In intellectual circles, you could find conservatives who would write passionate articles and give riveting speeches on the glories of free enterprise. But then the other shoe would drop. Nixon is the answer, they said, because at least he has his priorities straight: before restoring free enterprise at home, the U.S. needed to be a world empire to defeat the Russian army. The Russian army was defeated, or rather fell under its own weight, and all we're left with is another evil empire. We're still waiting for free enterprise.
Doherty: How did you get involved with Arlington House? When did Arlington House begin, who financed it, what was its philosophy, and why did it die?
Rockwell: In the early 1930s, most libertarian literature was published by mainstream houses. There wasn't much of it, but our ideas did get a hearing. Hazlitt was published in The Nation and the American Century, Garrett appeared in the Saturday Evening Post, and Nock was in the Atlantic, while the Southern Agrarians were at the height of the literary profession and Mencken had the American Mercury. American Austrian economists like Benjamin Anderson and Frank Fetter had very high profiles in academia and business. And there was Colonel McCormick's Chicago Tribune.
Losing Our Outlets
But a decade of the Depression and the New Deal killed off most mainstream outlets. Opposing the federal government became politically incorrect, and publishers didn't want to take the risk of calling down the price-control police or being accused of sedition. The generation that opposed the New Deal's welfare-warfare state did not reproduce itself on any serious scale, and those who remained couldn't get a hearing.
After Roosevelt tricked the Japanese into firing the first shot, the America First Committee, which had been a major vehicle for the resistance, shut down, and after the war, dissident, pro-liberty publishing houses survived only in a handful of places.
Our professors had mostly retired, and our journalists were reduced to the status of pamphleteers. The left enjoyed ridiculing libertarian political commentary because it was so unmainstream, and they were able to point to the existence of all these cranky pamphlets to prove it wasn't serious material. Of course, Trotskyite pamphlets were never similarly attacked.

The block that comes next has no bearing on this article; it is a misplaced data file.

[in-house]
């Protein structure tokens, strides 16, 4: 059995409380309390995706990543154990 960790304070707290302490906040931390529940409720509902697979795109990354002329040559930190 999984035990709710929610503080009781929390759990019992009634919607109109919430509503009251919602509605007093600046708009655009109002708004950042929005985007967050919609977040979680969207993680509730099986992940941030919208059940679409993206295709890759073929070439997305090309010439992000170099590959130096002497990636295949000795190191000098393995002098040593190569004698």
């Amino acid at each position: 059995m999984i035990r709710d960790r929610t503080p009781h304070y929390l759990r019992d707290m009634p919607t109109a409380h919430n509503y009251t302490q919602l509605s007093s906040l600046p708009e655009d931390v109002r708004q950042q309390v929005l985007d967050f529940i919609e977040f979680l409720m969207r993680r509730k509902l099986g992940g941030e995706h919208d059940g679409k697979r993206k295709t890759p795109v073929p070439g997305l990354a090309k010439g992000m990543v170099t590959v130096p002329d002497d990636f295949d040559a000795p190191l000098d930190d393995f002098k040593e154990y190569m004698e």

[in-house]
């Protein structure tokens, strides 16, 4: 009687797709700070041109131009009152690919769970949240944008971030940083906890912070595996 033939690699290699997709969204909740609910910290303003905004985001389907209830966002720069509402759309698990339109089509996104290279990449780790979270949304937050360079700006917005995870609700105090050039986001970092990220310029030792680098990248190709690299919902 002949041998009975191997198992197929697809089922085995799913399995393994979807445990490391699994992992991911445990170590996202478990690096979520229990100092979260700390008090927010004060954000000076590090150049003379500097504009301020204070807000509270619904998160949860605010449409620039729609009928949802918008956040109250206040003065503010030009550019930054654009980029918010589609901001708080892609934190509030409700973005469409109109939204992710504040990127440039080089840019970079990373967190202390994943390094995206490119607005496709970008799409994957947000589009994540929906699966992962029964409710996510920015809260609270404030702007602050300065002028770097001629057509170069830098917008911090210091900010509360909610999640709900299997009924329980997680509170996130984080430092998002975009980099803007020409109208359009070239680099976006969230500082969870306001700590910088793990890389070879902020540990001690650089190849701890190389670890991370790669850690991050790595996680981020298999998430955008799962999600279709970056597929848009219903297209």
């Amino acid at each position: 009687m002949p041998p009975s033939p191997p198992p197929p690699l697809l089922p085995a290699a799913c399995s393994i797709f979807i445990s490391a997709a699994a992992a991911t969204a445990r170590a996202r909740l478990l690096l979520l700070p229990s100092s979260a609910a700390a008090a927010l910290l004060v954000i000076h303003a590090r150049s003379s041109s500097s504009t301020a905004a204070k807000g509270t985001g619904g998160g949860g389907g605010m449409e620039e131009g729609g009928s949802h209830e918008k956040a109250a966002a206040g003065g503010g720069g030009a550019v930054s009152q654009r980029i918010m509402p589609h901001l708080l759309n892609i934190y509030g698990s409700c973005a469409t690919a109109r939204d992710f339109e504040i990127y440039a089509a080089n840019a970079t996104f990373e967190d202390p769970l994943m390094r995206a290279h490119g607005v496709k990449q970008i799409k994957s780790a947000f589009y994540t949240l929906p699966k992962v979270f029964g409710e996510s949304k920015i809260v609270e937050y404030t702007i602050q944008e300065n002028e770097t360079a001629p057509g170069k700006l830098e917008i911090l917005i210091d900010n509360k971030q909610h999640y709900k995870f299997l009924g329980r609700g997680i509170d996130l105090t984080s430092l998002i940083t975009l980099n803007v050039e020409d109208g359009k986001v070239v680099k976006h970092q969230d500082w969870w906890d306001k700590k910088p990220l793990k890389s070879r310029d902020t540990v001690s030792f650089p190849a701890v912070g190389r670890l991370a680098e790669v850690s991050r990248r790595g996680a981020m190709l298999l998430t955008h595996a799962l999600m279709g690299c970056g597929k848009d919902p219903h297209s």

The only real publishers out there were Caxton, Regnery, and Devin-Adair, which did heroic work, but their distribution channels were limited, and in the latter case, some of the material cranky and tainted. Think about it: it was something of a miracle that Mises's books were able to come to print at Yale University. But we should appreciate the fact that there was massive internal and external resistance to each one.
In the middle 50s, as a consequence of Russell Kirk's book The Conservative Mind, the word "conservative" came to describe anyone who was a non-socialist skeptic of federal policy. I was unhappy with the word, because I was a conscious disciple of the pre-war Nock-Mencken-libertarian school.
There was a fundamental difference between the Old and New Right of Kirk's making. Kirk's book celebrated some good writers and statesmen. But he distorted what it was that drove them, which was not the "politics of prudence" but implacable moral and philosophical conviction. The main thrust of Kirk's influence, I believe, was to turn the right against its best pre-war instincts.
In Kirk's hands, conservatism became a posture, a demeanor, a mannerism. In practice, it asked nothing more of people than to acquire a classical education, sniff at the modern world, and privately long for times past. And if there was a constant strain in Kirkian conservatism, it was opposition to ideology, a word that Kirk demonized. This allowed him to accuse Mises and Marx of the same supposed error.
In fact, ideology means nothing more than systematic social thought. Without systematic thought, the intellectual shiftiness of statist impulse gets a free ride. You can't fight the massive and organized powers of statist, centralist, and generally destructionist social forces armed only with a watch chain and an antique vocabulary. Ultimately, the question that must be asked and definitively answered in the world of ideas was posed most famously by Lenin: What is to be done?